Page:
Oh, baby, the honeymoon's over in New York
At the inception of the New York Knicks blockbuster trade, Dujuan Mosley, a 33-year-old fan from Harlem exclaimed: “We're back, baby!” Last night, a fan in Detroit shouted: “Carmelo, you're a baby!”
The competing sentiments outline the teeter-totter play of the Knicks since Carmelo Anthony's arrival.
New York is 35-33 on the season but just 7-7 since the franchise jettisoned several of its talented, young starters to Denver so that it could pair Anthony with its other all-star Amar’e Stoudemire.
The acquisition of Anthony provided a major step forward in fulfilling Chris Paul's prophesy at Melo's wedding in New York last summer that the trio of all-stars would form their own Big Three in the Big Apple.
But last night the league's next dream team looked more like a nightmare.
Anthony netted just six points, made two out of 12 shots and was held scoreless in the final quarter. While he exchanged unpleasantries with a Detroit fan, his opponent drained a 3-pointer to tie the game. The same star who has made many game-winning baskets in his career — and who taunted the Memphis Grizzlies on March 9, declaring “I do this!” the last time he sunk one — didn't do it against the mostly second-string squad of the lowly Detroit Pistons.
Anthony went 0-5 in the fourth quarter, missing two key attempts in the waning seconds. It was his worst performance as a Knick. Afterward, he ducked the waiting press corps and hid in the team bus.
It didn't go unnoticed.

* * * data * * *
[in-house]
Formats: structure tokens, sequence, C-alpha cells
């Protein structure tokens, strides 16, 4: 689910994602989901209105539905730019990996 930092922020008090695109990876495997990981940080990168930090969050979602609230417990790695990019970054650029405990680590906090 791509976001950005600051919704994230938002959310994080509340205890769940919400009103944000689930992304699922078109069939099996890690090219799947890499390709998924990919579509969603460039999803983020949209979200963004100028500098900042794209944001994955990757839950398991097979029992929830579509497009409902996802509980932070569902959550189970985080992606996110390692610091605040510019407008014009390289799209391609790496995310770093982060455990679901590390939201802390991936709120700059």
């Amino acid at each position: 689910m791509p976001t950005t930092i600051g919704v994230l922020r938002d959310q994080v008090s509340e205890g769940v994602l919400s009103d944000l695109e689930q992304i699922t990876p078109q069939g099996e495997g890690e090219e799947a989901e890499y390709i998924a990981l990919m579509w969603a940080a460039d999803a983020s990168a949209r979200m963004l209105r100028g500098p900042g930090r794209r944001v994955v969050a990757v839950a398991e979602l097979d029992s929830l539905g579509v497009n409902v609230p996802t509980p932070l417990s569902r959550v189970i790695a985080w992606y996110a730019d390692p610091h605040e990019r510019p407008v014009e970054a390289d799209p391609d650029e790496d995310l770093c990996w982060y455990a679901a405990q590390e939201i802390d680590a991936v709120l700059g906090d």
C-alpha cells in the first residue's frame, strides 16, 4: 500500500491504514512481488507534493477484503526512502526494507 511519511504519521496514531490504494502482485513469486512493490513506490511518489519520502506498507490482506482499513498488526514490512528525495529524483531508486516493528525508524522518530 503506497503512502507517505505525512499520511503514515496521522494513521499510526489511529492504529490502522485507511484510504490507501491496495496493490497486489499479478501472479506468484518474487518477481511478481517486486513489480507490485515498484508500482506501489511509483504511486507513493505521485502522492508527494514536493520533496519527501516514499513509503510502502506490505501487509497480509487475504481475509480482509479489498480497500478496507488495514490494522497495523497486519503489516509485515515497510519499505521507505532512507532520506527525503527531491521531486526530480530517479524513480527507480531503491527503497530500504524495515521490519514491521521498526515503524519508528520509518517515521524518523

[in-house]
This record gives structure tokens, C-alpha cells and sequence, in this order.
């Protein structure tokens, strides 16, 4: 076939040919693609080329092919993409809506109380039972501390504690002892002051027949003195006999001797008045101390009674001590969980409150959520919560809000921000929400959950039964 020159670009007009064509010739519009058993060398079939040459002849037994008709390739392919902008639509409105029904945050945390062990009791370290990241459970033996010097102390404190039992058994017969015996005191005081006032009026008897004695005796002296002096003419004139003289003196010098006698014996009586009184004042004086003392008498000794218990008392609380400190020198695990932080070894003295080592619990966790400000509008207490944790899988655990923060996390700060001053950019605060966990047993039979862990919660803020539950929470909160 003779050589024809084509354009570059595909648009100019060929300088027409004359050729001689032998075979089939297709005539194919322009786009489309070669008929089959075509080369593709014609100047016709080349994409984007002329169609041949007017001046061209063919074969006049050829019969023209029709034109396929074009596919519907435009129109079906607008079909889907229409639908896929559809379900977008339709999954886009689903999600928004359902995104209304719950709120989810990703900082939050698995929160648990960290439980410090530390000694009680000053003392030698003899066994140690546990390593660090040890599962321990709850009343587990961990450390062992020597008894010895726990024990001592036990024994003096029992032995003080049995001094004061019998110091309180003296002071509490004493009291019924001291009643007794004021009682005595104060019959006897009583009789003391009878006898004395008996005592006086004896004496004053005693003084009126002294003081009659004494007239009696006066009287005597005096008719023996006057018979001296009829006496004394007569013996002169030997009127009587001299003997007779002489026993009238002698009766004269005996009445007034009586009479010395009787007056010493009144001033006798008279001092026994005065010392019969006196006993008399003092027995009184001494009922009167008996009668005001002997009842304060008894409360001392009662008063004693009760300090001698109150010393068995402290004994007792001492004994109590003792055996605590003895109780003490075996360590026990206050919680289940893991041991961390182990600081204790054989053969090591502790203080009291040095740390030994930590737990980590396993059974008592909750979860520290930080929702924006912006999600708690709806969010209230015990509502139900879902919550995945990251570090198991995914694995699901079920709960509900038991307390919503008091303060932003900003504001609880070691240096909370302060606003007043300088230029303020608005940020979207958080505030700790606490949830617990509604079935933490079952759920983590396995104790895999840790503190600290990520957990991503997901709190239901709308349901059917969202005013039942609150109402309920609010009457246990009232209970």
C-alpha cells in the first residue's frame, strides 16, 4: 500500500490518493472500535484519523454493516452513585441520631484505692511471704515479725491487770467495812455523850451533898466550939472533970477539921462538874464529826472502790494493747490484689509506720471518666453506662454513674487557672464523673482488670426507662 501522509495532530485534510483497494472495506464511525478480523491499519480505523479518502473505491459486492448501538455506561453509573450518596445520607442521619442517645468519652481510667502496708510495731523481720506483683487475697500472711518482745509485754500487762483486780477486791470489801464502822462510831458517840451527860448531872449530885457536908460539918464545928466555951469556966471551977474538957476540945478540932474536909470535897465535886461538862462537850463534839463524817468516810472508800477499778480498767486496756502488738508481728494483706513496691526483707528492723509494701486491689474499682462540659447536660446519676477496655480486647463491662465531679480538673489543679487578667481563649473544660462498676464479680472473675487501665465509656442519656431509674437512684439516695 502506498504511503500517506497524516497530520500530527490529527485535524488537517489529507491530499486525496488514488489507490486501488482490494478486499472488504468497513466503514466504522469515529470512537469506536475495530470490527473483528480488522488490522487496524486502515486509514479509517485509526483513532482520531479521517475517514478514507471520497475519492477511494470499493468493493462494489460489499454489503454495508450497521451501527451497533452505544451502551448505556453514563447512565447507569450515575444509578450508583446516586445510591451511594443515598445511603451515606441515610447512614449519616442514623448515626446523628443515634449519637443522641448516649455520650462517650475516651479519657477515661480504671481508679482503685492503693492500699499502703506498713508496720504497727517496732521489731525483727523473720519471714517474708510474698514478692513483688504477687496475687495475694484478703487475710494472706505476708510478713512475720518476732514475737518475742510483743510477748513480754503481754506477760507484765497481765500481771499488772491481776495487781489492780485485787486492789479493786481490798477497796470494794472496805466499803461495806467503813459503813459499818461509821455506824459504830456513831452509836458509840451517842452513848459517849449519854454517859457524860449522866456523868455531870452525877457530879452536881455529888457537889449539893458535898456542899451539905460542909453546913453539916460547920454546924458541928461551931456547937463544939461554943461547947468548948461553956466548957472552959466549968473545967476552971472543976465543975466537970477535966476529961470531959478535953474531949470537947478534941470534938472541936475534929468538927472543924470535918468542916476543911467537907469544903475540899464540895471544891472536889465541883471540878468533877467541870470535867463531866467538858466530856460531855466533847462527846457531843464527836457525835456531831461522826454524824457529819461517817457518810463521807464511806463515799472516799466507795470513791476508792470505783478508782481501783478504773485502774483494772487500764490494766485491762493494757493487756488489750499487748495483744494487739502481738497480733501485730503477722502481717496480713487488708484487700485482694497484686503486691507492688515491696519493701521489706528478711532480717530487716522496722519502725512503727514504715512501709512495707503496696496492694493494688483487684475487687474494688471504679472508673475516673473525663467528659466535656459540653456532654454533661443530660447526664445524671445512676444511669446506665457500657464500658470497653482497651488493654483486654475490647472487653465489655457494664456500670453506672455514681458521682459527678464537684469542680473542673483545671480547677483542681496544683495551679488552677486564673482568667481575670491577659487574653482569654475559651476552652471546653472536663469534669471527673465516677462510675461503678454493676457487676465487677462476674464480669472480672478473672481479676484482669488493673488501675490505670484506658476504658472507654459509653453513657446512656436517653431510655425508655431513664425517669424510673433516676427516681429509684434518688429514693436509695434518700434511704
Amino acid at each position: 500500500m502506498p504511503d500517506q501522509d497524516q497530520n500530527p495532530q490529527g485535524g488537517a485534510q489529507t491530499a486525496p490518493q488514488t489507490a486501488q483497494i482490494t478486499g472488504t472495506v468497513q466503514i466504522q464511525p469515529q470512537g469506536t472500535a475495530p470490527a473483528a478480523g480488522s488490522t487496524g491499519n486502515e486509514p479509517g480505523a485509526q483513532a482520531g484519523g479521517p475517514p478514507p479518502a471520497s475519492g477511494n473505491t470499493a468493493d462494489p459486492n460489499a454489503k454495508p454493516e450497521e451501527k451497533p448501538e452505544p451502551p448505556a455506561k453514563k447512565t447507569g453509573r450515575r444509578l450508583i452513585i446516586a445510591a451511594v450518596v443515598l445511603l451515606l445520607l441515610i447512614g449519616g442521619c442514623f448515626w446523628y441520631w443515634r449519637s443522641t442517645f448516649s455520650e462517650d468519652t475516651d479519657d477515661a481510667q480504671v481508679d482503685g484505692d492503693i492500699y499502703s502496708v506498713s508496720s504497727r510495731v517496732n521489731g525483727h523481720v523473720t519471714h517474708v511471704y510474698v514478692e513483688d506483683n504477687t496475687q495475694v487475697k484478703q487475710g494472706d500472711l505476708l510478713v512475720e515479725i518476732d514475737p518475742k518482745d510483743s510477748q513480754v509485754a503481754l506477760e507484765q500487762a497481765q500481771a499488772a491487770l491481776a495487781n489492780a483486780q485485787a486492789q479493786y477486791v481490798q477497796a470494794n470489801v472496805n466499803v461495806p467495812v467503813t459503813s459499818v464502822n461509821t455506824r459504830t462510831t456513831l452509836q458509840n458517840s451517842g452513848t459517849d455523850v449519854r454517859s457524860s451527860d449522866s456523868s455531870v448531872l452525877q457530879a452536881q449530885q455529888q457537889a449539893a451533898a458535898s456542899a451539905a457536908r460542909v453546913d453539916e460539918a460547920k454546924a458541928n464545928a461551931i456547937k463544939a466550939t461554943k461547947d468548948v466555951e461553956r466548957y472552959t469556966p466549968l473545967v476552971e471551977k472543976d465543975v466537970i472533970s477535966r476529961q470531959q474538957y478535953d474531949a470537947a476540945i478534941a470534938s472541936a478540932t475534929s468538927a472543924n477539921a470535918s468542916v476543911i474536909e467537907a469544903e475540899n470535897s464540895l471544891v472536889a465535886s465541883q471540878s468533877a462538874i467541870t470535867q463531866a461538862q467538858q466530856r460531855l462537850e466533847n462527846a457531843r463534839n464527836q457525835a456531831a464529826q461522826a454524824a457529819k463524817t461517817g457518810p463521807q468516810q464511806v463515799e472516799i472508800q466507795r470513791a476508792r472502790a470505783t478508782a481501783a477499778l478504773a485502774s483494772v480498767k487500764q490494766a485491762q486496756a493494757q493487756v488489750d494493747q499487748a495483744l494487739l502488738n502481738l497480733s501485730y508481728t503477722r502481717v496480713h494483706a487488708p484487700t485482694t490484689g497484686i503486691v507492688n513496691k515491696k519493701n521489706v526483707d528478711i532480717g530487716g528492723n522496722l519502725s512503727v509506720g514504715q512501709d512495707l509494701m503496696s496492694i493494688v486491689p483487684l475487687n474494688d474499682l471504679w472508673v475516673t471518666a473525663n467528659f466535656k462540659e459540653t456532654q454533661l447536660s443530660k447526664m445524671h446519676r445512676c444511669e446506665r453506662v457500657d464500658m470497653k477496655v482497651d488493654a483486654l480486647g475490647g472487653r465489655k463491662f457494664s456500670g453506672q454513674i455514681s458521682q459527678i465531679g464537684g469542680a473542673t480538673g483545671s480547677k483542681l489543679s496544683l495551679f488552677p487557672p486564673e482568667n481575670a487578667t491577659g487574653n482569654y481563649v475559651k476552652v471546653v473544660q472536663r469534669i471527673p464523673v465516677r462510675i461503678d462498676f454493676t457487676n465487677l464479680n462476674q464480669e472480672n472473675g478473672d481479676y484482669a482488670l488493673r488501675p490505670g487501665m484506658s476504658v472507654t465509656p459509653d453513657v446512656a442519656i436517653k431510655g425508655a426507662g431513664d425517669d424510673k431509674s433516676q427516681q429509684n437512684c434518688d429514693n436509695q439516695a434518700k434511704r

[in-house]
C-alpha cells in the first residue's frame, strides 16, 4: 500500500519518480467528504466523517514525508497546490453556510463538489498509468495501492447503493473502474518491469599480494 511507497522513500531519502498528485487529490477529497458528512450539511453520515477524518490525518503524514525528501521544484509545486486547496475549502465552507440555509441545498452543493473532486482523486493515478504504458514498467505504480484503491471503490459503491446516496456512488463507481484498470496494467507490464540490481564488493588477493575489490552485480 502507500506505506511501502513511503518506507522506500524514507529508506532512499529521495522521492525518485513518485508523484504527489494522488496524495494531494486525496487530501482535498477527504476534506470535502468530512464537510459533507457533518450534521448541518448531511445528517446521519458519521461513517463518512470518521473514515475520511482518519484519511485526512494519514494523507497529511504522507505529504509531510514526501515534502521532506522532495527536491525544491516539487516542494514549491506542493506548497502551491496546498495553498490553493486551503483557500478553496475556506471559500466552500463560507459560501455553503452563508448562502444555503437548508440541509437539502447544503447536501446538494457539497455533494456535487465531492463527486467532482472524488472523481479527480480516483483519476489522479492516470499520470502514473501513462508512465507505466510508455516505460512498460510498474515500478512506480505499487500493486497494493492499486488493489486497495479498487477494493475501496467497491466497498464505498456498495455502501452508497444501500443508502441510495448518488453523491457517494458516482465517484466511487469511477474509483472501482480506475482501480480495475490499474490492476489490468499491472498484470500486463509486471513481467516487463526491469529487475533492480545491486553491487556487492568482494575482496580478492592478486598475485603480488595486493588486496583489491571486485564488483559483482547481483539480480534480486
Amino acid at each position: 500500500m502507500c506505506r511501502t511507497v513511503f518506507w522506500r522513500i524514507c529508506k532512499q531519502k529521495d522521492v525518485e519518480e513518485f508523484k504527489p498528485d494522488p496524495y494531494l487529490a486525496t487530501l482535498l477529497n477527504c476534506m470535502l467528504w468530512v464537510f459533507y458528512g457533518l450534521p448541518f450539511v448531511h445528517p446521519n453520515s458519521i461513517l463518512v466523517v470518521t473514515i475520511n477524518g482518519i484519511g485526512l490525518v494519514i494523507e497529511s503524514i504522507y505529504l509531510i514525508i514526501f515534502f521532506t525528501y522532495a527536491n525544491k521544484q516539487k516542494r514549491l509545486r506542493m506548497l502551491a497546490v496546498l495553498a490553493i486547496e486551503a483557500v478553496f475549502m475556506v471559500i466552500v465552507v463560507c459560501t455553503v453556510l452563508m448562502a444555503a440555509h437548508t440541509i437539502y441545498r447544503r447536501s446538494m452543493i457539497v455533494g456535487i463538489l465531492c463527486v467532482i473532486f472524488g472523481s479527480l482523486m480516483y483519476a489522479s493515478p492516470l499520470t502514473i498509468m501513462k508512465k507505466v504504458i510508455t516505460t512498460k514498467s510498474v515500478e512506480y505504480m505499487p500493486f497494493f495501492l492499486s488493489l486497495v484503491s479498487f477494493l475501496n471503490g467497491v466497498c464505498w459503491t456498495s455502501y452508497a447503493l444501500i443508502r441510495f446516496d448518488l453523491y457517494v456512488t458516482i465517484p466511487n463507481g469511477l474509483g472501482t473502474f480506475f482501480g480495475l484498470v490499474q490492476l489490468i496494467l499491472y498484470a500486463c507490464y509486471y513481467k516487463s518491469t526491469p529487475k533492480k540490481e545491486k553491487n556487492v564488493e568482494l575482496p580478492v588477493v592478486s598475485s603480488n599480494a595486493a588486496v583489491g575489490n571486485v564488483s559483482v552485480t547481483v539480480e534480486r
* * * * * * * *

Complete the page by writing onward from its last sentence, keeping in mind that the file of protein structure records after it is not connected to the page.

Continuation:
Even the team captain took a swipe at Anthony.
"We have to subscribe to the Mike D'Antoni system, it works," Stoudemire told the New York Post. "I've been part of it for a long time now. It's been very successful. We have to buy into it and get it done. That's the way we're going to win. We've proven it works with the team we had before the trade, and it could work with the guys we have now. It's a matter of us buying into it. It's new for most of the guys, so it takes time to understand how it works. Over time it will grow on them."
At least that sure sounded like Stoudemire's public retort to Anthony, who earlier this week loudly questioned D'Antoni's schemes after the Knicks suffered embarrassing back-to-back losses to the Indiana Pacers.
Chauncey Billups, who came over to New York in the Anthony trade, defended his teammate.
"He just really didn't get a lot of opportunities at the basket," Billups told reporters after last night's 99-95 loss in which the Knicks blew an 11-point fourth-quarter lead. "They denied him, they fronted him when he tried to take them down to his sweet spot, they were bringing a guy over playing behind him, and he was just getting a lot of attention and never really got a chance to play with just one person on him and get to a spot where he could get comfortable."
It remains to be seen whether Anthony's union with the Knicks reaches a more comfortable place. A faction of the fan base in New York believes it will take the signing of Paul (at the expense of Billups) before they can talk titles.
Putting together that team may indeed be a dream. Given the league's salary cap, which could tighten up after the season, it will be difficult for New York to afford Paul after blowing its wad on Anthony and Stoudemire.
But one thing is clear now that the Knicks are sinking and the new-look Nuggets are soaring: The honeymoon is over.
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